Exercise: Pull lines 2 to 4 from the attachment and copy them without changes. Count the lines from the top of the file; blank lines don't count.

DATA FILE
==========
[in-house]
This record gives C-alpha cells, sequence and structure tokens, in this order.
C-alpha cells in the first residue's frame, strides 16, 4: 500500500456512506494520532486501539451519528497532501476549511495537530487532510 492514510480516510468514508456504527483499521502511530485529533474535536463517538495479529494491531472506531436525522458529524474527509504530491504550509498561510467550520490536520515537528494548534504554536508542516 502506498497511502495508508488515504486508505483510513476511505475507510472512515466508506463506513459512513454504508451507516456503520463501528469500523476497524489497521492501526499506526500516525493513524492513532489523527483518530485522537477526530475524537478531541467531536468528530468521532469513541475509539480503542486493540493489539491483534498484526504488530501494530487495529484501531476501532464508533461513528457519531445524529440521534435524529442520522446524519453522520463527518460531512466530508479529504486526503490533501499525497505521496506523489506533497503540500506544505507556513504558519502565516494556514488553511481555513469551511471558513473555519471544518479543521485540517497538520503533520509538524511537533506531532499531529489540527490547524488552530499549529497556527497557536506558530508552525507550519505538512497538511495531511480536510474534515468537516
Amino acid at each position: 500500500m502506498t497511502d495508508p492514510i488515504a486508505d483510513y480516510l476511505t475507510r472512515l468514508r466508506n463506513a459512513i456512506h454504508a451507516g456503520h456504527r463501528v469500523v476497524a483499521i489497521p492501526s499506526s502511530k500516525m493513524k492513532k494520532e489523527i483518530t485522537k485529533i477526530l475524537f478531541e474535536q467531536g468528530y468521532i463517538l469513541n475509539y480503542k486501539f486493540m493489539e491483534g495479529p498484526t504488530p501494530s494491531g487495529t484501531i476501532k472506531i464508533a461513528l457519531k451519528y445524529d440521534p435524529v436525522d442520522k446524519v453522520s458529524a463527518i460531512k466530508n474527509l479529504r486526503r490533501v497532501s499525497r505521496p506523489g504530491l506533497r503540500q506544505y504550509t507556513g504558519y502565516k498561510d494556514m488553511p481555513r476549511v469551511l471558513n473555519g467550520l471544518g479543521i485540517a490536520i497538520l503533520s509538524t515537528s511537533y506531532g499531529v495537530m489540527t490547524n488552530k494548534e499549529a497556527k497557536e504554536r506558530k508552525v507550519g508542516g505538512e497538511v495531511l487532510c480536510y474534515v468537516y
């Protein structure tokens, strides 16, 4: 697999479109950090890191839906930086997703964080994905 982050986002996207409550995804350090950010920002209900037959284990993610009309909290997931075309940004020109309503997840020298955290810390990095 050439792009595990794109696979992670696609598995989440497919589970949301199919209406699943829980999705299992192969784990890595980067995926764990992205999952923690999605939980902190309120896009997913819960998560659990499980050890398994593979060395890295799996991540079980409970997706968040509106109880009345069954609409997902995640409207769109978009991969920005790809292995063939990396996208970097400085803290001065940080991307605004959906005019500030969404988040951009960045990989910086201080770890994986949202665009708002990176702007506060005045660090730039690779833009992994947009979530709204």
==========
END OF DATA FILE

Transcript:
This record gives C-alpha cells, sequence and structure tokens, in this order.
C-alpha cells in the first residue's frame, strides 16, 4: 500500500456512506494520532486501539451519528497532501476549511495537530487532510 492514510480516510468514508456504527483499521502511530485529533474535536463517538495479529494491531472506531436525522458529524474527509504530491504550509498561510467550520490536520515537528494548534504554536508542516 502506498497511502495508508488515504486508505483510513476511505475507510472512515466508506463506513459512513454504508451507516456503520463501528469500523476497524489497521492501526499506526500516525493513524492513532489523527483518530485522537477526530475524537478531541467531536468528530468521532469513541475509539480503542486493540493489539491483534498484526504488530501494530487495529484501531476501532464508533461513528457519531445524529440521534435524529442520522446524519453522520463527518460531512466530508479529504486526503490533501499525497505521496506523489506533497503540500506544505507556513504558519502565516494556514488553511481555513469551511471558513473555519471544518479543521485540517497538520503533520509538524511537533506531532499531529489540527490547524488552530499549529497556527497557536506558530508552525507550519505538512497538511495531511480536510474534515468537516
Amino acid at each position: 500500500m502506498t497511502d495508508p492514510i488515504a486508505d483510513y480516510l476511505t475507510r472512515l468514508r466508506n463506513a459512513i456512506h454504508a451507516g456503520h456504527r463501528v469500523v476497524a483499521i489497521p492501526s499506526s502511530k500516525m493513524k492513532k494520532e489523527i483518530t485522537k485529533i477526530l475524537f478531541e474535536q467531536g468528530y468521532i463517538l469513541n475509539y480503542k486501539f486493540m493489539e491483534g495479529p498484526t504488530p501494530s494491531g487495529t484501531i476501532k472506531i464508533a461513528l457519531k451519528y445524529d440521534p435524529v436525522d442520522k446524519v453522520s458529524a463527518i460531512k466530508n474527509l479529504r486526503r490533501v497532501s499525497r505521496p506523489g504530491l506533497r503540500q506544505y504550509t507556513g504558519y502565516k498561510d494556514m488553511p481555513r476549511v469551511l471558513n473555519g467550520l471544518g479543521i485540517a490536520i497538520l503533520s509538524t515537528s511537533y506531532g499531529v495537530m489540527t490547524n488552530k494548534e499549529a497556527k497557536e504554536r506558530k508552525v507550519g508542516g505538512e497538511v495531511l487532510c480536510y474534515v468537516y